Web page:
Posted by: DominicJ2003 | January 26, 2010 5:06 AM | Report abuse

Actually LICD (Least I Could Do) would be a clear choice to me. Amidst so many "simple" webcomics, LICD chose to do a great artwork, with modern characters, professional drawing, flawless facial expressions, and much more! The "Beginnings" color scheme is notable, creating an awesome "crayon" style. Being an avid webcomic reader, my brothers often appear behind me on the computer, to read the strips with me. The first time one of my brothers saw me enjoying a LICD strip, he said "Oh, you found a modern webcomic?", and that led me to reflect on how simplicity is often the choice, leaving the hardwork and the details aside. With a daily update schedule, beautiful and colorful artwork, attention to detail in every aspect, and the occasional sidestory (featuring the main character as an infant, called "beginnings"), LICD is my choice, with no hesitation or second thought.
Thank you!

Posted by: lucasbadur | January 26, 2010 8:35 AM | Report abuse

@STELLABL89: So much as I love for questionable content and Jeph Jacques (I voted for him), if he said to NOT vote, that is totally hypocritical since back in the day where he wasn't doing a living of his work, he was asking for people to vote on some popularity board every month... now that he's on top, is he too good for it now?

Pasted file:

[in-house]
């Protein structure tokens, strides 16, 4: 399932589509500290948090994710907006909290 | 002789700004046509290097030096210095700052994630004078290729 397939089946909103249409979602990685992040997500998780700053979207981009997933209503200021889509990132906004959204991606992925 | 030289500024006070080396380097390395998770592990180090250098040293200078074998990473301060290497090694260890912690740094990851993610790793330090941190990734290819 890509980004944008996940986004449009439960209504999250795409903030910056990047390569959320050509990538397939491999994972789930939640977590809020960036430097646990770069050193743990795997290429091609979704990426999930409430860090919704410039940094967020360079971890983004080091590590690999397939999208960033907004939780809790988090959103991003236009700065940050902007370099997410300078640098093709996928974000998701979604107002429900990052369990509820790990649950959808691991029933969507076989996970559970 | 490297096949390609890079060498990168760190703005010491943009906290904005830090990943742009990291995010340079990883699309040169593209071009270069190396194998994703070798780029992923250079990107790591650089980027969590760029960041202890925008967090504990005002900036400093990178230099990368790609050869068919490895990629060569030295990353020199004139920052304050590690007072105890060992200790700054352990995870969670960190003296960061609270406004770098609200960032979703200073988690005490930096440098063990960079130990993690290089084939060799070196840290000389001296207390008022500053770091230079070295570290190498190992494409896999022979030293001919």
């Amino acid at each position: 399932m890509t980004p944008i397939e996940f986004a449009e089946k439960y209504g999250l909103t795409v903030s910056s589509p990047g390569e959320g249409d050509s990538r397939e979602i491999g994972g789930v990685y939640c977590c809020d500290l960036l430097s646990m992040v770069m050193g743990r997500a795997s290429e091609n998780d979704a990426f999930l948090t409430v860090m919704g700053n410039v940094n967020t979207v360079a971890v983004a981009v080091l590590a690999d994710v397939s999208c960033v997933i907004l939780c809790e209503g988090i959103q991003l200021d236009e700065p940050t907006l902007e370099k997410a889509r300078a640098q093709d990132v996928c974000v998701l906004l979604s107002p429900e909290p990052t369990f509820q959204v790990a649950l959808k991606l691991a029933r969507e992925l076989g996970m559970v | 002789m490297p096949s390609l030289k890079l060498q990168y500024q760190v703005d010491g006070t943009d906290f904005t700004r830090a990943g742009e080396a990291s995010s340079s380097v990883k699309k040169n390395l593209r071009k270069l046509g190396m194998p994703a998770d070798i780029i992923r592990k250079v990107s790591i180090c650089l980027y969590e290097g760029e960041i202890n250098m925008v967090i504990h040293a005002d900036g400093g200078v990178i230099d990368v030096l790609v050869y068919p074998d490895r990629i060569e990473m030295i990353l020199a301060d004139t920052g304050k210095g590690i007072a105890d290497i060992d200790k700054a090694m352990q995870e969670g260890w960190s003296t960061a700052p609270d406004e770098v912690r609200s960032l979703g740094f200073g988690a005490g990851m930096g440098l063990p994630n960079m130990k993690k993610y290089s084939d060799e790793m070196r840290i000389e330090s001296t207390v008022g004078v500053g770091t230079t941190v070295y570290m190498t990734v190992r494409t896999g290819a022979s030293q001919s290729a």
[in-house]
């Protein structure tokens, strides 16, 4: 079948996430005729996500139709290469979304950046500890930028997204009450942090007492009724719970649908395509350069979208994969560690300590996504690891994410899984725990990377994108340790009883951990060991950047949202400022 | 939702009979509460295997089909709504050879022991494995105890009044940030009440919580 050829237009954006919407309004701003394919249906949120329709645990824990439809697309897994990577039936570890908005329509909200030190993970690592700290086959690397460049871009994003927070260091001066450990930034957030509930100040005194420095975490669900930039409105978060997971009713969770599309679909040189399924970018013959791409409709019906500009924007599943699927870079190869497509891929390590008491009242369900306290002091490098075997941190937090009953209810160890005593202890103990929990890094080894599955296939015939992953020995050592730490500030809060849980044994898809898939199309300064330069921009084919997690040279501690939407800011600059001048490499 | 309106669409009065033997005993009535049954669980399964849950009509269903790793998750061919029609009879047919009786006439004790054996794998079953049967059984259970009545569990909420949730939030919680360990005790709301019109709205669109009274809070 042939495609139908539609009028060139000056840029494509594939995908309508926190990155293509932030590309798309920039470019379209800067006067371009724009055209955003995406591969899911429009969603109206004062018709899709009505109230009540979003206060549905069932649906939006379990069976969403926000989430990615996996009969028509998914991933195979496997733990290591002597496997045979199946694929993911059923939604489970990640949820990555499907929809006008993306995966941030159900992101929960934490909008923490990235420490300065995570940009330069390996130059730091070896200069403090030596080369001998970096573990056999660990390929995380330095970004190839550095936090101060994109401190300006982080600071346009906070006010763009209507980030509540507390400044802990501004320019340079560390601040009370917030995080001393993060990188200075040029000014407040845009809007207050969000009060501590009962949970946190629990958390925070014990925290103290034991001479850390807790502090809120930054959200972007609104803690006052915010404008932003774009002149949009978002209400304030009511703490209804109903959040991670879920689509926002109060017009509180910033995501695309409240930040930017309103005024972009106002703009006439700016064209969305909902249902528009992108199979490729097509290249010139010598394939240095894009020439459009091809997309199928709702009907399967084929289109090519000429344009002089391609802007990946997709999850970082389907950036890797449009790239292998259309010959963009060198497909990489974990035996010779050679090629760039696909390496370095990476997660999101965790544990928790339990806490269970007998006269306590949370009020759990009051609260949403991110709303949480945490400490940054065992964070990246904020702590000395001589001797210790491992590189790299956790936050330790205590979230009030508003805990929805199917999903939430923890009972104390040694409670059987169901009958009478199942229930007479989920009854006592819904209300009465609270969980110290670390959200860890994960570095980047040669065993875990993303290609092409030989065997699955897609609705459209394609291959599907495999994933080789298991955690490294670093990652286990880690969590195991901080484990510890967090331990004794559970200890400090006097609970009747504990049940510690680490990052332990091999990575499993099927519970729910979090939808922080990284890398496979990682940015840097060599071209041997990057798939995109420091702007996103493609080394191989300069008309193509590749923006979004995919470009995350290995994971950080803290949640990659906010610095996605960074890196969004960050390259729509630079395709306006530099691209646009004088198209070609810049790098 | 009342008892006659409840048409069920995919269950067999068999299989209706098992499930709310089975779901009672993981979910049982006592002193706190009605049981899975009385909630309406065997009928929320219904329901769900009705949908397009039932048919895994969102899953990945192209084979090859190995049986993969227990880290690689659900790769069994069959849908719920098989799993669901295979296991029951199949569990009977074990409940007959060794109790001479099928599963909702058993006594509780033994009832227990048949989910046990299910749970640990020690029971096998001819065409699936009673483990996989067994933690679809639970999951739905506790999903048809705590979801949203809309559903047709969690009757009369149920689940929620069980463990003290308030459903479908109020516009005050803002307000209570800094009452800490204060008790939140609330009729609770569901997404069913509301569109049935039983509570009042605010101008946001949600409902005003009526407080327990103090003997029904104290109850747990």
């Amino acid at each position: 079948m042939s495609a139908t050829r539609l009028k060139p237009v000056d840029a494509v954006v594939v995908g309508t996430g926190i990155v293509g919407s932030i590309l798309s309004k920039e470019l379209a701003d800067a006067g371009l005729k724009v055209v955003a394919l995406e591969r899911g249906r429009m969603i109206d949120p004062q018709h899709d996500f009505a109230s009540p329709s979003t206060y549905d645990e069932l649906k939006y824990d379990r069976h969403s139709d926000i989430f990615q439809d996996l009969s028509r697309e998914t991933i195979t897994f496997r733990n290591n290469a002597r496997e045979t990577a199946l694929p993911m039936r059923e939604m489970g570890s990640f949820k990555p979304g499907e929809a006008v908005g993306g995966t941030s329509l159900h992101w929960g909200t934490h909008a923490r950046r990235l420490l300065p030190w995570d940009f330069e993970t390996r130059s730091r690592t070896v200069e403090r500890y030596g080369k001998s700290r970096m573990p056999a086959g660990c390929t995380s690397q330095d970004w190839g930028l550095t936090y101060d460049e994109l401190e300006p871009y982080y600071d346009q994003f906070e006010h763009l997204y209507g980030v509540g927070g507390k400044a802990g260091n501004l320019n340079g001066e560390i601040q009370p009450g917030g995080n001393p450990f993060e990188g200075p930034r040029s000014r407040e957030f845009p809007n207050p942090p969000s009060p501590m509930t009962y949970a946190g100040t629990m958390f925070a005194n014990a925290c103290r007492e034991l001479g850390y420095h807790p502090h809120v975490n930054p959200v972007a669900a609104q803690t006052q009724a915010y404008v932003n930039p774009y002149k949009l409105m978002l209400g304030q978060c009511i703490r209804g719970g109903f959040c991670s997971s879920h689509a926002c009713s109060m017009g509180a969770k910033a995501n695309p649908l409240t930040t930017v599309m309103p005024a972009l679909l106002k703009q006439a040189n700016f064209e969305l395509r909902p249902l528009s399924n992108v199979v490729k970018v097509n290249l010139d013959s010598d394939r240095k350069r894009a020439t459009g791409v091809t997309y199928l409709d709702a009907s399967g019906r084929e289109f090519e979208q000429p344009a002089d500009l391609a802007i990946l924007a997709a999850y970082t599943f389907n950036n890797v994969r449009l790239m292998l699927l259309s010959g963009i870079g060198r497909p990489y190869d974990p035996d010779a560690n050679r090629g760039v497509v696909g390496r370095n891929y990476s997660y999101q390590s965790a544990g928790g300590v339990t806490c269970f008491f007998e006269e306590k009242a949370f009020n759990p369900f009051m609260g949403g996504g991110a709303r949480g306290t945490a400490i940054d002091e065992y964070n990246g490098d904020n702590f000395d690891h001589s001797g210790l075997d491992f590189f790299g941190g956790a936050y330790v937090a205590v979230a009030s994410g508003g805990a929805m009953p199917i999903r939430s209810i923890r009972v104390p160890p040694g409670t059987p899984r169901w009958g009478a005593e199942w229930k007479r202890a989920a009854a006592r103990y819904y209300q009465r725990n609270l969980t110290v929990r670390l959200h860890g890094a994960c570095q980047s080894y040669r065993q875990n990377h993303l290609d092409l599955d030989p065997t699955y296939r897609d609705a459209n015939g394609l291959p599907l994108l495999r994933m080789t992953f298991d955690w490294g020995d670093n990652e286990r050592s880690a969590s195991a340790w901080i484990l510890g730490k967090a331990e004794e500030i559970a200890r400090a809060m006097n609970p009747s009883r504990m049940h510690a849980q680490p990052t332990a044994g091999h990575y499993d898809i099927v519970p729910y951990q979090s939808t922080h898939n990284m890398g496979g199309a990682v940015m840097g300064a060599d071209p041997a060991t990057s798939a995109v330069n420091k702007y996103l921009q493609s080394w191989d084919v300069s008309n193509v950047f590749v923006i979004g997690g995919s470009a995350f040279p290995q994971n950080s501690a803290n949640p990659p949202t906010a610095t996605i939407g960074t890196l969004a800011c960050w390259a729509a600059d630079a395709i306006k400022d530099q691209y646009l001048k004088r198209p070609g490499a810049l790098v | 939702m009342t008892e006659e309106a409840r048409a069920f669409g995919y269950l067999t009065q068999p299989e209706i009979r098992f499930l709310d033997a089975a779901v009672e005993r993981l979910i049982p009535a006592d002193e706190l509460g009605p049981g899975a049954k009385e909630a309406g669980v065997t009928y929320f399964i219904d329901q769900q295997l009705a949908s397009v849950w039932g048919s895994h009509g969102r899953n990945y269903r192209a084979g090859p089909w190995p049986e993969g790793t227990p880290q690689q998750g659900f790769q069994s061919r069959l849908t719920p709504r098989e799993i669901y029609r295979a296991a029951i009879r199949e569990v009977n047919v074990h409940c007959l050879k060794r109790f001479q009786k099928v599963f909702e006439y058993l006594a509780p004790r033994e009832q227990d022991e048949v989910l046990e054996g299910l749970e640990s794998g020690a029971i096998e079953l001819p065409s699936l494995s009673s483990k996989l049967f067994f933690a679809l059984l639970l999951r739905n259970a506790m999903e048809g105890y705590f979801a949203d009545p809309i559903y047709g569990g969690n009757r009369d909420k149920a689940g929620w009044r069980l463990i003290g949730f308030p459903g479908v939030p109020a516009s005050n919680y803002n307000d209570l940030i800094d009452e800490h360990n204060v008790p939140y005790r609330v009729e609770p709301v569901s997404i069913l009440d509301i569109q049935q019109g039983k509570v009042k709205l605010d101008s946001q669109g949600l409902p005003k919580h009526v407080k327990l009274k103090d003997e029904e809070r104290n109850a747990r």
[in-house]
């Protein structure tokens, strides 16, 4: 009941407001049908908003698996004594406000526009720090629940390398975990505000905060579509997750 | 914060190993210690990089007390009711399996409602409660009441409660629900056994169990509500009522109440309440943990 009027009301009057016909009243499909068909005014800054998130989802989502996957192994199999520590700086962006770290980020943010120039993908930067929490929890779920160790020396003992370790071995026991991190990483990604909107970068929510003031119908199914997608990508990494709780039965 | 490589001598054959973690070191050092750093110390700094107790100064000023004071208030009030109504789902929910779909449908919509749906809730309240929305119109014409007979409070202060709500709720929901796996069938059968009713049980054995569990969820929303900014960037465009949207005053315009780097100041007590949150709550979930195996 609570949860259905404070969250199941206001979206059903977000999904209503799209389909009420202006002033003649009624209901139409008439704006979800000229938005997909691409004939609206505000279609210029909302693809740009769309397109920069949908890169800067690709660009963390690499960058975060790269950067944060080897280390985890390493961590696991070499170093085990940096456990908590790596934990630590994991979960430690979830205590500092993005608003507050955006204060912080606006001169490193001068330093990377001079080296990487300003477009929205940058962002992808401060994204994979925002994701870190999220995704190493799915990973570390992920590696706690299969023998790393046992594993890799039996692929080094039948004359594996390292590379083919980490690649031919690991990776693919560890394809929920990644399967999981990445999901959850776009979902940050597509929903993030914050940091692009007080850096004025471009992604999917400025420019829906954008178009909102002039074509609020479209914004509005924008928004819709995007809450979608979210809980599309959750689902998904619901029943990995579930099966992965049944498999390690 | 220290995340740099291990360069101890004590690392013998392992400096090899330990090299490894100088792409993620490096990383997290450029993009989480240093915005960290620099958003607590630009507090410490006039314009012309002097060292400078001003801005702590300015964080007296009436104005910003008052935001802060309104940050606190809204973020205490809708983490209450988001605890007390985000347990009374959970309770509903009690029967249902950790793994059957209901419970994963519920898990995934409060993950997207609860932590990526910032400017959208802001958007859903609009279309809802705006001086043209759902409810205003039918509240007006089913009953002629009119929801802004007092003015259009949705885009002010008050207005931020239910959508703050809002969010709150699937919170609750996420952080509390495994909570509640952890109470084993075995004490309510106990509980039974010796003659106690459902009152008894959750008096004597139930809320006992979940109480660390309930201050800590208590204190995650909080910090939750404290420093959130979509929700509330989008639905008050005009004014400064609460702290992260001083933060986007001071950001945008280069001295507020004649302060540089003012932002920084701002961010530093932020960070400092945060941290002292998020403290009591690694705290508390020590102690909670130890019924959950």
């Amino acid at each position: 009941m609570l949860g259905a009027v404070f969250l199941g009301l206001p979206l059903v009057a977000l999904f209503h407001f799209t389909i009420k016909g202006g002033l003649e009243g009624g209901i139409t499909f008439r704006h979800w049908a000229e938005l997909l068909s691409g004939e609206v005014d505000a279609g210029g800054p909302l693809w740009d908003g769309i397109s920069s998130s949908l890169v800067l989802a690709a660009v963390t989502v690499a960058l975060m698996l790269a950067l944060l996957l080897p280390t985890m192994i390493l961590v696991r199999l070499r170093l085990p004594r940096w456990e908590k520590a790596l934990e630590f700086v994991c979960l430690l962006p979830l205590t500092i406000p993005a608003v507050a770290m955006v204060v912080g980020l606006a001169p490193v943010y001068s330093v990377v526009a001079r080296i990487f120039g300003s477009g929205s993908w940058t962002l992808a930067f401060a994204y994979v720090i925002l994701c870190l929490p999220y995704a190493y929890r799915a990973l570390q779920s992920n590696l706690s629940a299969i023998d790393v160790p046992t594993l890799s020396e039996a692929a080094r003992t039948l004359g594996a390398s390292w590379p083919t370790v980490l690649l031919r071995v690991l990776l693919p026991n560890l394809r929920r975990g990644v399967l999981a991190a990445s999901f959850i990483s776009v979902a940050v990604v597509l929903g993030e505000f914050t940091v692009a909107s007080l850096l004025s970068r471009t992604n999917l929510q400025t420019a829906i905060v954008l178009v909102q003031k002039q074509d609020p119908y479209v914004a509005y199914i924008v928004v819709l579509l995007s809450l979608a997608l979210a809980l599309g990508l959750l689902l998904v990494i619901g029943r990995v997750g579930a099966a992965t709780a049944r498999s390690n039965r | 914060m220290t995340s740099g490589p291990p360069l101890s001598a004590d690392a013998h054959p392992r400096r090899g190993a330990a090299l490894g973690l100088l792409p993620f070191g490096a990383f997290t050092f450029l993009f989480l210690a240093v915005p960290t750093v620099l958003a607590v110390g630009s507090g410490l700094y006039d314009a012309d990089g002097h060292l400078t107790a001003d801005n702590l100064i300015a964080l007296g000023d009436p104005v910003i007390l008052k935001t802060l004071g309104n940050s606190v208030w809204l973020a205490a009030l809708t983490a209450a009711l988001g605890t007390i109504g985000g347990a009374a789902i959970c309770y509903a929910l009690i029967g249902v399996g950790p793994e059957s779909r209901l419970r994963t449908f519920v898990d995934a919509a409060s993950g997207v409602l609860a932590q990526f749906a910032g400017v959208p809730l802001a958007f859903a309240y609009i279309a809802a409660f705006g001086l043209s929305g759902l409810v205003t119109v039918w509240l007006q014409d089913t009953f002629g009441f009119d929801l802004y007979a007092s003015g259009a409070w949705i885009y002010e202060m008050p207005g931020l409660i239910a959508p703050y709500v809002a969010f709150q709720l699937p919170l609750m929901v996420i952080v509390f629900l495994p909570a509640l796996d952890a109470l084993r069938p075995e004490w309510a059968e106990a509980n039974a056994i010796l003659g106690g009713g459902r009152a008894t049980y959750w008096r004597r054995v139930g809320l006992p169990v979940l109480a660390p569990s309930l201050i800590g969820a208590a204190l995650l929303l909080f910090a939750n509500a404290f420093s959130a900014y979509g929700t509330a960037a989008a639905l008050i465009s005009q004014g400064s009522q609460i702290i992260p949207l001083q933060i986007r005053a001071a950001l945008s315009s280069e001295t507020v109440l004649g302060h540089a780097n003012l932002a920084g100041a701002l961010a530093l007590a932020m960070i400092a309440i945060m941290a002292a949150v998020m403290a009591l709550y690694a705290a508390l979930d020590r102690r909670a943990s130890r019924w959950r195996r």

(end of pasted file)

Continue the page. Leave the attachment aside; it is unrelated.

Seriously though, people who complain about fairness in this poll... go on and make your own poll and try and report EVERY possible webcomic so that you are totally fair! Until then... don't complain.

Posted by: Guatemaphil | January 26, 2010 9:11 AM | Report abuse

Hark! A Vagrant is my favorite but it likely goes over the heads of 80% of people. The only other friends who appreciate it as much as I do have liberal arts degrees from St. John's.

There are quite a few good picks on here and a few mentioned as missing are good too but nothing tops Hark! A Vagrant for me.

OOTS is a favorite geek humor comic.

Posted by: flonzy3 | January 26, 2010 9:26 AM | Report abuse

Achewood not being on this list is a travesty.

Posted by: dcdoz | January 26, 2010 9:54 AM | Report abuse

Lots of self-indulgent shoe-gazing self-referential stuff on there.

But Penny Arcade should be winning hands down. It's a good comic and a great community.